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'Every child had to weigh themselves every night.' The real-life family behind Cheaper By The Dozen.

The 2003 movie Cheaper By The Dozen is a comedy about a football coach married to a writer. But the book that it’s very, very loosely based on, 1948’s Cheaper By The Dozen, is the true story of two efficiency experts who had 12 kids. 

The mum, Dr Lillian Moller Gilbreth, was the genius who invented the foot-pedal bin, the shelves in fridge doors (including the butter and egg compartments), and much more. 

Did we mention she had 12 kids?

Watch the trailer for the 2003 film Cheaper by the Dozen here. Post continues below.


Video via 20th Century Fox

Lillian Moller was born into a well-off family in California in 1878. Shy but smart, she was determined to become a career woman. Her parents would only let her go to university if she lived at home and took care of her younger sisters, so she did.  

While still at university, she met Frank Gilbreth, a construction company owner, and the two formed a team of efficiency experts. They married in 1904.

“Although a graduate of the University of California, the bride is nonetheless an extremely attractive woman," the local paper wrote. 

Image: Getty.

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The couple went on to have Anne, Ernestine, Martha, Frank, Mary, Bill, Lillian, Fred, Dan, John, Bob and Jane. Mary died of diphtheria when she was five. 

The household was run in a very regimented way. Frank expected the kids to come running whenever he blew a whistle. There were charts in the bathroom where each child had to mark off brushing their teeth, taking a bath, combing their hair and making their bed. As well, every child had to weigh themselves every night and plot the figure on a graph. Any child who wanted extra pocket money by doing a job like painting the porch would have to submit a sealed bid, and the lowest bidder would get the contract. 

Image: Getty.

The couple not only worked as efficiency experts, they wrote a series of books about their techniques, including Concrete System, Bricklaying System and A Primer Of Scientific Management. But Lillian wasn’t named as co-author because the publishers felt it would weaken the credibility of the book to have a woman’s name on it. 

Then, in 1924, Frank had a massive heart attack while in a phone booth talking to Lillian. He was dead at the age of 55. Their youngest child, Jane, was just two. 

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In Cheaper By The Dozen, Frank Jr and Ernestine wrote that their mother changed after their father’s death, losing her fear of fast cars, aeroplanes and walking alone at night.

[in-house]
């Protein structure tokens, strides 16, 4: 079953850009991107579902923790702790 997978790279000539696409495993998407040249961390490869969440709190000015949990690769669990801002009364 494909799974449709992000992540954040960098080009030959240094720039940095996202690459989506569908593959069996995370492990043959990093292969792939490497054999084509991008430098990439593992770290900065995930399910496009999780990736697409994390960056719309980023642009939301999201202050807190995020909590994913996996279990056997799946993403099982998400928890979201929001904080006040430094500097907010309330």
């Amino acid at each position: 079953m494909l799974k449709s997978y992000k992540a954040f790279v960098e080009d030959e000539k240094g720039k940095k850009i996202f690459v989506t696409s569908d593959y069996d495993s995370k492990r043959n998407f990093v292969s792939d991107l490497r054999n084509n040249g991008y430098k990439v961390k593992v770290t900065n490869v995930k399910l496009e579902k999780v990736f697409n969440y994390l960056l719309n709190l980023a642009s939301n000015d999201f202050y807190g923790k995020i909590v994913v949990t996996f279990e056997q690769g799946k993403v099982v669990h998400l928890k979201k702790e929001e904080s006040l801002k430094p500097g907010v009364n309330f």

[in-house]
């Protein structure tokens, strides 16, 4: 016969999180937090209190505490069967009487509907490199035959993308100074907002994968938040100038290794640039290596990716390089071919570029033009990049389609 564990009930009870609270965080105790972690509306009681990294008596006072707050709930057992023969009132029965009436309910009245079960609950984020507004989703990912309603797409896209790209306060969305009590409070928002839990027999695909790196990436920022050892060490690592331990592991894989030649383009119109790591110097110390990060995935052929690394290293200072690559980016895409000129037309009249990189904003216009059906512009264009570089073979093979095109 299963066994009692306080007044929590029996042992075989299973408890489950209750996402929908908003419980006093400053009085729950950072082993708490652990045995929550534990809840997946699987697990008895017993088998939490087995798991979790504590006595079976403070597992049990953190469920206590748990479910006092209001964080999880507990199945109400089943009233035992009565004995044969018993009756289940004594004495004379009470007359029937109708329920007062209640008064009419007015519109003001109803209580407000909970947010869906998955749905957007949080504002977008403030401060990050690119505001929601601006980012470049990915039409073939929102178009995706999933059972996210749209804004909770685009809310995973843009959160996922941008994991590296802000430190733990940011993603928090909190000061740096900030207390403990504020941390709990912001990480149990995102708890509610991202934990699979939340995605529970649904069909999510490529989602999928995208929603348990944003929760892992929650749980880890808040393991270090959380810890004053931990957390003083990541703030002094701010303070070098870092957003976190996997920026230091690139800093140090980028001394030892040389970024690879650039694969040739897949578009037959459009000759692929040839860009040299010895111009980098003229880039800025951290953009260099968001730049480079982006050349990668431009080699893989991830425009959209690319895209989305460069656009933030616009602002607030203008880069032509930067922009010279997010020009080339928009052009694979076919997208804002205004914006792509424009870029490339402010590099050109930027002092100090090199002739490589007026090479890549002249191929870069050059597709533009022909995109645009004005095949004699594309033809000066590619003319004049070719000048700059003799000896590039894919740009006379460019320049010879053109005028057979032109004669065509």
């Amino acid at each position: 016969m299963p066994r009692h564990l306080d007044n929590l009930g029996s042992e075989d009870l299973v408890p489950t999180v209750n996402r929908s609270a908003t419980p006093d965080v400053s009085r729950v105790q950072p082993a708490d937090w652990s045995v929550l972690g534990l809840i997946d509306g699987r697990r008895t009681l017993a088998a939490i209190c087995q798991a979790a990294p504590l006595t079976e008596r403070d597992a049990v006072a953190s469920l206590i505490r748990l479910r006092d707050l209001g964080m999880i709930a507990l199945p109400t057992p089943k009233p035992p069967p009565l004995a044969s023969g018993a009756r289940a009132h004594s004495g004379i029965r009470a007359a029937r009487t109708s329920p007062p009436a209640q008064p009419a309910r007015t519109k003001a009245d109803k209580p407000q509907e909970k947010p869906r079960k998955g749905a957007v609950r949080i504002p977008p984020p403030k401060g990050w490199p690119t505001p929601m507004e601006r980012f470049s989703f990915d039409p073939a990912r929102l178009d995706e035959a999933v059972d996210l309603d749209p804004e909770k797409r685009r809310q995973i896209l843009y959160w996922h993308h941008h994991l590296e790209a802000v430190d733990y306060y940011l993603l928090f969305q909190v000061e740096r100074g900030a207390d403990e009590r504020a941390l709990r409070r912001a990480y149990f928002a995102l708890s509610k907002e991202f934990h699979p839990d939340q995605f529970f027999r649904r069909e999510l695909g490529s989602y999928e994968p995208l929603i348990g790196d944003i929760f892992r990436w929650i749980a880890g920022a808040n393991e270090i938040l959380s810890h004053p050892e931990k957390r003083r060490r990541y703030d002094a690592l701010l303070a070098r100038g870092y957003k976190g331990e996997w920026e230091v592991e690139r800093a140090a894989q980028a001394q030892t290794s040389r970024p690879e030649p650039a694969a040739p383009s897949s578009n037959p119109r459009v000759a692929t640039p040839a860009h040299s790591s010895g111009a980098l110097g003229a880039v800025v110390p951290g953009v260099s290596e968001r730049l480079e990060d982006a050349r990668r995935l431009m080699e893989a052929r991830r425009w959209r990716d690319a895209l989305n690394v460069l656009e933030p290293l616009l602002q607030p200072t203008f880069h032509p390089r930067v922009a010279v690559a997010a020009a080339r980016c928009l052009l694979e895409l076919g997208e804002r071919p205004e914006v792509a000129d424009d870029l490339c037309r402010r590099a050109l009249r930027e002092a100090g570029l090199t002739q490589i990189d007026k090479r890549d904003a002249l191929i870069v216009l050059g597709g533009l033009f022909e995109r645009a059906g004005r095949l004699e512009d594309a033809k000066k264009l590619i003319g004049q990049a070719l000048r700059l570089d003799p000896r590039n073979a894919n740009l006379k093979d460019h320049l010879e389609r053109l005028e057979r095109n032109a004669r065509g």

“Now, suddenly, she wasn’t afraid anymore, because there was nothing to be afraid of. Now nothing could upset her because the thing that mattered most had been upset. None of us ever saw her weep again.”

Lillian continued working as an efficiency expert. She had to, to provide for her family. But because a lot of companies didn’t want to do business with her, being a woman, she turned her focus to kitchens. 

“If the only way to enter a man’s field was through the kitchen door, that’s the way she’d enter,” wrote Frank Jr and Ernestine in Belles On Their Toes, the sequel to Cheaper By The Dozen

In the 1920s, women were spending up to half their day in the kitchen. Lillian redesigned the kitchen layout into an L-shape so that women could cook more efficiently. She did an experiment that proved that in a kitchen with her layout, a strawberry shortcake could be baked by taking just 45 steps, instead of the usual 281. She also did a study of more than 4000 women to find the best height for stoves and other kitchen fixtures. 

Then there were the inventions. She invented the foot-pedal bin, which is standard in kitchens now. She also came up with the idea of putting shelves in fridge doors, with special compartments for the butter and eggs. She also held patents for the wastewater hose for clothes washers and an electric can opener.

All this was despite the fact that she didn’t know how to cook herself. She and Frank had always hired someone to prepare meals for the family. 

“We considered our time too valuable to be devoted to actual labour in the home,” she told a group of businesswomen in 1930. “We were executives.”

In the late 1920s, Lillian was hired by Johnson & Johnson to carry out a ground-breaking study into “the perfect menstrual pad”. After surveying more than 1000 women, she came up with a long list of detailed recommendations. The last one began, “It is essential that a woman be added to the staff of Johnson & Johnson and that all products be submitted to women for inspection of design and tests for actual use.”

Her reputation grew. During the Great Depression, she was hired by President Hoover to head a job creation scheme. She was a government adviser during WWII. She continued to write and educate. When she was 86, she took up a new job as a lecturer at Massachusetts Institute of Technology. 

She died in 1972 at the age of 93, just a few years after retiring.

Feature image: Getty.

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